Charlene LeRoy of Shelby Township, Michigan had struggled with the itching, peeling, skin scales and rash of psoriasis for sixteen years. She says: “The psoriasis was so bad I couldn’t shave my knees without making the scabs bleed. When I used to put my elbow down, it would hurt because the skin was so chapped. I tried the shea butter at the drug store and it was fine as a moisturizer, but because it wasn’t natural, it didn’t help the psoriasis. A doctor had prescribed a cream with a steroid in it, but it didn’t work. Then my husband found Purely Shea online and I began to use it. It’s easy to apply and absorbs quickly into the skin. I used it consistently and the psoriasis seemed to correct itself and was actually healed – it took it right away. The built-up skin is gone and it’s very smooth – I can see my actual knee cap for the first time in sixteen years.”
Recommendations of the American Shea Butter Institute
The American Shea Butter Institute takes a definite stand regarding the “Refined Vs. Unrefined” contest. On their website they say: “In the U.S., some alter their shea butter in an attempt to give it a better fragrance and texture. Others alter shea butter for economic reasons. These alterations may disturb or in some cases destroy the natural integrity of the product. While altered shea butter may smell nicely, or when mixed with less expensive ingredients may cost much less, in many such cases it has lost significant properties…we now know that poor quality shea butter is ineffective in healing many of the skin conditions listed (on this site).”
They go on to describe the benefits of the “real thing”, saying: “Shea butter will provide improvement in all the conditions listed below…The amount of time required for optimal results with various conditions may vary with each condition. Wrinkles for example require 4 to 6 weeks of daily use. Itching is relieved immediately.”
These conditions include: “Dry skin, skin rash, skin peeling after tanning, blemishes and wrinkles, itching skin, sunburn, use with shaving cream for a smooth shave, small skin wounds, skin cracks, tough or rough skin on feet, cold weather, frost bite, stretch mark prevention during pregnancy, insect bites, muscle fatigue or aches, skin damage from heat, and skin allergies like poison ivy.”
Another happy user of the “real deal” is Lillie Hamberlin of Illinois, who discovered natural unrefined shea butter at a local fair. She says “I bought the Purely Shea product and now I use it every morning and evening – especially on my feet. I used to have severely dry, cracked skin on my heels, but not anymore. What’s unique about the shea butter is that it’s not oily – it just goes into the skin and keeps it moisturized. It’s a regular footstone that keeps my skin just beautiful.”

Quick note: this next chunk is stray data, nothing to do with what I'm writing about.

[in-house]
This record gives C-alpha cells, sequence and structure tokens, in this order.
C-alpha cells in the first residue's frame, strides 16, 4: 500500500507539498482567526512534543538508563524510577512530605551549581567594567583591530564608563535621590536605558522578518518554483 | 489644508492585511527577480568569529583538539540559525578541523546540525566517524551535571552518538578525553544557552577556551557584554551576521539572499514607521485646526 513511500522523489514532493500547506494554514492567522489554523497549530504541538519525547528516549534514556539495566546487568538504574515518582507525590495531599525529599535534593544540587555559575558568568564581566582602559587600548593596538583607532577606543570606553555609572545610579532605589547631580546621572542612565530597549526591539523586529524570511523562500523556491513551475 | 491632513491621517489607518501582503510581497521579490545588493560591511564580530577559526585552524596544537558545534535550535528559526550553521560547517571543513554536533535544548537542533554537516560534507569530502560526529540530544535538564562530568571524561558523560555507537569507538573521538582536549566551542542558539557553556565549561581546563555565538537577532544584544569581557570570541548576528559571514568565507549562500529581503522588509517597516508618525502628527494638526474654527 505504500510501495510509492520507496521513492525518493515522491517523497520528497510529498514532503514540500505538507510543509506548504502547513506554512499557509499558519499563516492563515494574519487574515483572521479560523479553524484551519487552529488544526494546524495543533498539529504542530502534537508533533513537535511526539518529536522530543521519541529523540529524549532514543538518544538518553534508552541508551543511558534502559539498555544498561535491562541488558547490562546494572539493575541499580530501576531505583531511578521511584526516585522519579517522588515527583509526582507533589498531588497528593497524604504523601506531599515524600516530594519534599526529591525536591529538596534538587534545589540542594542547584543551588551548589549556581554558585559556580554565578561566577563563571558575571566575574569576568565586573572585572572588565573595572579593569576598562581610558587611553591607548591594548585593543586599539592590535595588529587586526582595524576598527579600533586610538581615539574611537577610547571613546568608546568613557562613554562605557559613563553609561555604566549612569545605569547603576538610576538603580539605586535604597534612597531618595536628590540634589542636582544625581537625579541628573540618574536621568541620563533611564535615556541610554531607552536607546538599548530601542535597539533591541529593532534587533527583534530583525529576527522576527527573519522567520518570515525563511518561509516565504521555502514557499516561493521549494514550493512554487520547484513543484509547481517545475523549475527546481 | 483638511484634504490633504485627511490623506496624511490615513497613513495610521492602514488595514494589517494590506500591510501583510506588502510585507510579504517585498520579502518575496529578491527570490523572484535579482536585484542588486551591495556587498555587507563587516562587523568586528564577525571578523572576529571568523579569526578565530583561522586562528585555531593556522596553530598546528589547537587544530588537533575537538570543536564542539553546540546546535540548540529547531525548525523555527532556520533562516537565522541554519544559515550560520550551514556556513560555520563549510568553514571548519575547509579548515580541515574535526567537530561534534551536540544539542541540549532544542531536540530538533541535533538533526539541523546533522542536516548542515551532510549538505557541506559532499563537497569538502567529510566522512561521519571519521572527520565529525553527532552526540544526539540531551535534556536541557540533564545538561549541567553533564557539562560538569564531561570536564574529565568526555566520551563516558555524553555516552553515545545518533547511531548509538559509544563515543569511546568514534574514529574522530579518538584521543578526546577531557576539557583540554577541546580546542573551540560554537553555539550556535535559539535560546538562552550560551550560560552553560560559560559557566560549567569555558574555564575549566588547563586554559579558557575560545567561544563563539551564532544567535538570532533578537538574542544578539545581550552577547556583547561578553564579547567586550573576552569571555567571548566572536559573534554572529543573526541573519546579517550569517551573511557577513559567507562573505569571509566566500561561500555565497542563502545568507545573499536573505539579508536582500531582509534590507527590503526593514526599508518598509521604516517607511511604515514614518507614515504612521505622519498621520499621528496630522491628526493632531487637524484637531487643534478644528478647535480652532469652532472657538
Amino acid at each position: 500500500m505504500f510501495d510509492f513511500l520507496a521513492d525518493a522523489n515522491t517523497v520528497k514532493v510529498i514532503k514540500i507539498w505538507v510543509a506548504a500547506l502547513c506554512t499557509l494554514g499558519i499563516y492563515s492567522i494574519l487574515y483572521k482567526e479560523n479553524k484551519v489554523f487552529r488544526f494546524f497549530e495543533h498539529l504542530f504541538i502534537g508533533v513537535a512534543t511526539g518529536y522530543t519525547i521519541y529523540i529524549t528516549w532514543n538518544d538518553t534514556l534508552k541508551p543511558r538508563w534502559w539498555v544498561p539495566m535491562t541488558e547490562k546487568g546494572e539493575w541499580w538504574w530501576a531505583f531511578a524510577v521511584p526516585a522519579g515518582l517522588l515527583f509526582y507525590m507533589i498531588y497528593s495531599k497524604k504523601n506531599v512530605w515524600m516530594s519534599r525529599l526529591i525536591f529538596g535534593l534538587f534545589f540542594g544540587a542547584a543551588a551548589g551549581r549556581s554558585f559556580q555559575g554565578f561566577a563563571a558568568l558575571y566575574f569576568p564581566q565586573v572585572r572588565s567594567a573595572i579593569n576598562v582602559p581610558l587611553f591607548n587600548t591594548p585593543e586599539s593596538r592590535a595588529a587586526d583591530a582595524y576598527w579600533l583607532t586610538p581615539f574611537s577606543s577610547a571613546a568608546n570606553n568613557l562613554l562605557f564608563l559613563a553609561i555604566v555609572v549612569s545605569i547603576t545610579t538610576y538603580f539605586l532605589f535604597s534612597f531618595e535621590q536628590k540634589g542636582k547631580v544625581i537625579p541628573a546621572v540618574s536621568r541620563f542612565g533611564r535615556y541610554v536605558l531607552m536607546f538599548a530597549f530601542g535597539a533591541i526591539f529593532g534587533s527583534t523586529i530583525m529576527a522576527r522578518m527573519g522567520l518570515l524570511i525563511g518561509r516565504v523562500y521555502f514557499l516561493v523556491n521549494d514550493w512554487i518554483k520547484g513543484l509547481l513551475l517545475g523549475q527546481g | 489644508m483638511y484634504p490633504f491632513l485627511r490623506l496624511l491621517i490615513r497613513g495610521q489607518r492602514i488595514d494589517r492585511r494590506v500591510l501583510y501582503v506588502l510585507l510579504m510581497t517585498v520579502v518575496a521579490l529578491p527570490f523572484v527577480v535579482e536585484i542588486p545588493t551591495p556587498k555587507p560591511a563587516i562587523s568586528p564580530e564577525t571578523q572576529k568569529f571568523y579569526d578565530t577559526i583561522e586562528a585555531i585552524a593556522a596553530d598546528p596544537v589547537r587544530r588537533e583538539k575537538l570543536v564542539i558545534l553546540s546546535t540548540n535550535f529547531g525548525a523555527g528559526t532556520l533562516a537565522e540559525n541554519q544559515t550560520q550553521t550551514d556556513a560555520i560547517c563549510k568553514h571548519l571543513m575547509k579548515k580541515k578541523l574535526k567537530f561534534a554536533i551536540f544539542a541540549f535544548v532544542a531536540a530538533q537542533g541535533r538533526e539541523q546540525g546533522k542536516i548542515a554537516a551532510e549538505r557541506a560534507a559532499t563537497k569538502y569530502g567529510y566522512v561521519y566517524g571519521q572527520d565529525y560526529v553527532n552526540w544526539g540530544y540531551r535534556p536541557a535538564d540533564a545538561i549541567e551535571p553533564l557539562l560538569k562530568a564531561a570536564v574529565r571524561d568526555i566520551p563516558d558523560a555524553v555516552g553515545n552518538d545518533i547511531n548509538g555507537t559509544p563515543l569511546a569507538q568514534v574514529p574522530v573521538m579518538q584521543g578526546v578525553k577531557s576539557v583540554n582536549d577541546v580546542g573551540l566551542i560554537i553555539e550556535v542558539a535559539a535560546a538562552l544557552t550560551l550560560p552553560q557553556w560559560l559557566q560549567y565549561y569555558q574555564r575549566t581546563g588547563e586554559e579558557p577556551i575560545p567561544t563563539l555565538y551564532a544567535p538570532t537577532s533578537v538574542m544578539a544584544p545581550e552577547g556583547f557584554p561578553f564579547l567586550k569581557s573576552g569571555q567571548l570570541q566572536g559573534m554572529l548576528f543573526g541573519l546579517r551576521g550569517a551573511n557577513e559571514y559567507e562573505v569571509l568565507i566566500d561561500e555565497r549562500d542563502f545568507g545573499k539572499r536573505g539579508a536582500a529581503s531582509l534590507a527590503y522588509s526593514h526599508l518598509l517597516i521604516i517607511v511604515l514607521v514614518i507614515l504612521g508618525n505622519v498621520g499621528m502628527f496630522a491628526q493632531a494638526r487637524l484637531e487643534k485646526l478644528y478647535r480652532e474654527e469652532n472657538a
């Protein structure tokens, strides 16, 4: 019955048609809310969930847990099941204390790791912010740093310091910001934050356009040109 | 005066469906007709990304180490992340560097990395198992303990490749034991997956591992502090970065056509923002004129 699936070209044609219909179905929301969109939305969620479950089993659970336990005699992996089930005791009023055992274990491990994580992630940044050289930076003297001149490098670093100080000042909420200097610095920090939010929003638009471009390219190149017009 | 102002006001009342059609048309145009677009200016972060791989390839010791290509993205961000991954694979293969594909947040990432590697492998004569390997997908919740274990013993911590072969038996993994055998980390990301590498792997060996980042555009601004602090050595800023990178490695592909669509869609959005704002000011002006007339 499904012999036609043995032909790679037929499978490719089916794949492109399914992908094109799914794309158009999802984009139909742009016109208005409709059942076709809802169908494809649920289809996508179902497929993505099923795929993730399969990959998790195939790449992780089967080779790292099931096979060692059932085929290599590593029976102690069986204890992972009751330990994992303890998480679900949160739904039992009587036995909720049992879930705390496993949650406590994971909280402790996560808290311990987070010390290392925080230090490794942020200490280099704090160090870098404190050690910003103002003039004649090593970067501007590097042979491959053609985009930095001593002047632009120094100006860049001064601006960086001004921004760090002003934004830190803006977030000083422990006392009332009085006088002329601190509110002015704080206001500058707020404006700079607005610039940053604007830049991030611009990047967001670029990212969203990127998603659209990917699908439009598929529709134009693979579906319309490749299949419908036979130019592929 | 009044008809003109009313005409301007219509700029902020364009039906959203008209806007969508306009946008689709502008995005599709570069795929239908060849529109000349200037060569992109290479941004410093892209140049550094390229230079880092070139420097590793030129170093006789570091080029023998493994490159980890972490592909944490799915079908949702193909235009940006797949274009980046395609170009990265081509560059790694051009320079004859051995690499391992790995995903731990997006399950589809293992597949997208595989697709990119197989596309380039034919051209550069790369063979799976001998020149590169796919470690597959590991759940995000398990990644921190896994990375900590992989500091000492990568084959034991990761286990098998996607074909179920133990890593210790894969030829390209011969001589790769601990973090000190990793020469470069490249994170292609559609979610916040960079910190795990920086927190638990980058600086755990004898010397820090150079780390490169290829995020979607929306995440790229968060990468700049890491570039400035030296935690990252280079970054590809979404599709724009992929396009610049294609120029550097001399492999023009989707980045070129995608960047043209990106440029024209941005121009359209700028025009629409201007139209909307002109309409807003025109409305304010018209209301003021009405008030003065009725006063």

Studies Confirm Shea Butter’s Anti-Aging and Moisturizing Properties
For his PhD thesis, F. Renard conducted an intriguing anti-aging clinical study. Thirty volunteers aged 29 to 82 used shea butter as a daily massage and balm for 4 to 8 months. Within a few weeks, the rough aspect of a dull, grayish complexion was eliminated, giving way to smoother, clearer skin. Skin thinning was combated, creating an observable regenerating effect – due to shea butter’s ability to reactivate collagen synthesis. Wrinkles caused by prolonged sun exposure were visibly diminished in half of the volunteers.
In another study published in a French dermatology journal, a cream containing 5% shea butter was used on half of the participants and a placebo cream was used on the rest. The creams were applied daily to the lower arm of ten volunteers. Short-term moisturization was observed with the shea butter cream, which peaked after one hour and then persisted for eight hours. For all subjects using the shea butter, a daily application maintained very good moisturization of the superficial layers of the skin.
Shea butter is a versatile product bearing excellent anti-aging, soothing, healing and moisturizing properties, but only the certified organic, pure, unrefined natural form can deliver all of these benefits.
For more information about 100% pure, unrefined, USDA certified organic shea butter, visit Purely Shea at http://www.purelyshea.com or call 1-877-ORG-SHEA (1-877-674-7432). A 3.5oz jar of their shea butter is available for $19.50.